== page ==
The first Bitcoin-linked futures exchange traded product (ETF) is a year old. It was the first one available to retail investors. At debut, it promised to bring much-needed legitimacy to the cryptocurrency market. The Bitcoin Futures ETF was a great success, but mainly for fund managers.
ProShares Bitcoin Strategy ETF (BITO) offered investors an opportunity to gain exposure to bitcoin returns in a convenient, liquid and transparent way. The aim was to provide capital appreciation through managed exposure to bitcoin futures contracts.
It did provide exposure, but with exposure came risk. The fact that it lost 1.2 billion dollars explains why BITO ETF investors are not happy.
Bitcoin futures gained popularity among institutional investors, but retail investors are lukewarm about investing in them.
Bitcoin Futures ETF Operations
Operational performance was near-flawless. But cryptocurrency volatility, the depth of the market for futures and the cost of rolling its underlying contracts have all fallen by the wayside in 12 months of solid functioning for the ProShares Bitcoin Strategy ETF.
The ETF saw strong demand from loyal investors and in return it fulfilled its promise to successfully track the biggest digital asset.
BITO’s performance, on the other hand, is another story. If investors have a longer timeframe, they may be rewarded.
The fund has slumped over 70% since its launch, tracking a crypto collapse that dragged Bitcoin to under $20,000. At a year old, BITO has posted cumulative inflows of more than $1.8 billion, but recently only had $619 million left.
“It’s been a bad year — we’re looking at $1.2 billion burned,” said Bloomberg Intelligence analyst James Seyffart.
“But if you just want exposure to Bitcoin, BITO is the best option in the ETF landscape, at least in the US.”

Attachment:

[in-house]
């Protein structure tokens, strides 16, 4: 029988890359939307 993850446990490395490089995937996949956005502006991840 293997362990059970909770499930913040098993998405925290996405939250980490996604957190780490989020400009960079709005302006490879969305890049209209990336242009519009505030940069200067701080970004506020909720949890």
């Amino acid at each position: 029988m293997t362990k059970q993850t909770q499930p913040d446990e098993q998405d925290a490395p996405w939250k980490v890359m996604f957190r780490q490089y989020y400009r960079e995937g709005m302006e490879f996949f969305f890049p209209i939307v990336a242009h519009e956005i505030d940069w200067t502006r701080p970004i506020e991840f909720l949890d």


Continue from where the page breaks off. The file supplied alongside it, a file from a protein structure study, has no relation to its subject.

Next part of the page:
BITO was not a world-first ETF. The Winklevoss brothers tried to create ETFs in 2013 and 2017, but the SEC was not interested. By the time BITO launched on October 19, 2021, the US was playing catch-up to other countries.
Canada was first, with the first physically settled Bitcoin ETF to gain approval.
Greg Taylor, Purpose Investments’ Chief Investment Officer (Canada) said at the time that the inflows are proof of pent-up investor demand to gain exposure to cryptocurrencies.
“A lot of people have wanted to get exposure to bitcoin but they haven’t really wanted to go through the hoops of opening up their own accounts or their own wallet to do so or trading some of the other closed-end funds,” Taylor said. “Having the ETF option I think has always been the holy grail out there and we’re happy to have it trading and we’re seeing some of the results of that pent-up demand.”
In the USA, there are currently 12 bitcoin futures ETFs. Sadly, returns on all of them are in negative territory.
Now might be a good time for new bitcoin-linked ETFs to start up, for investors who haven’t already jumped in. Those funds might want to use a different strategy.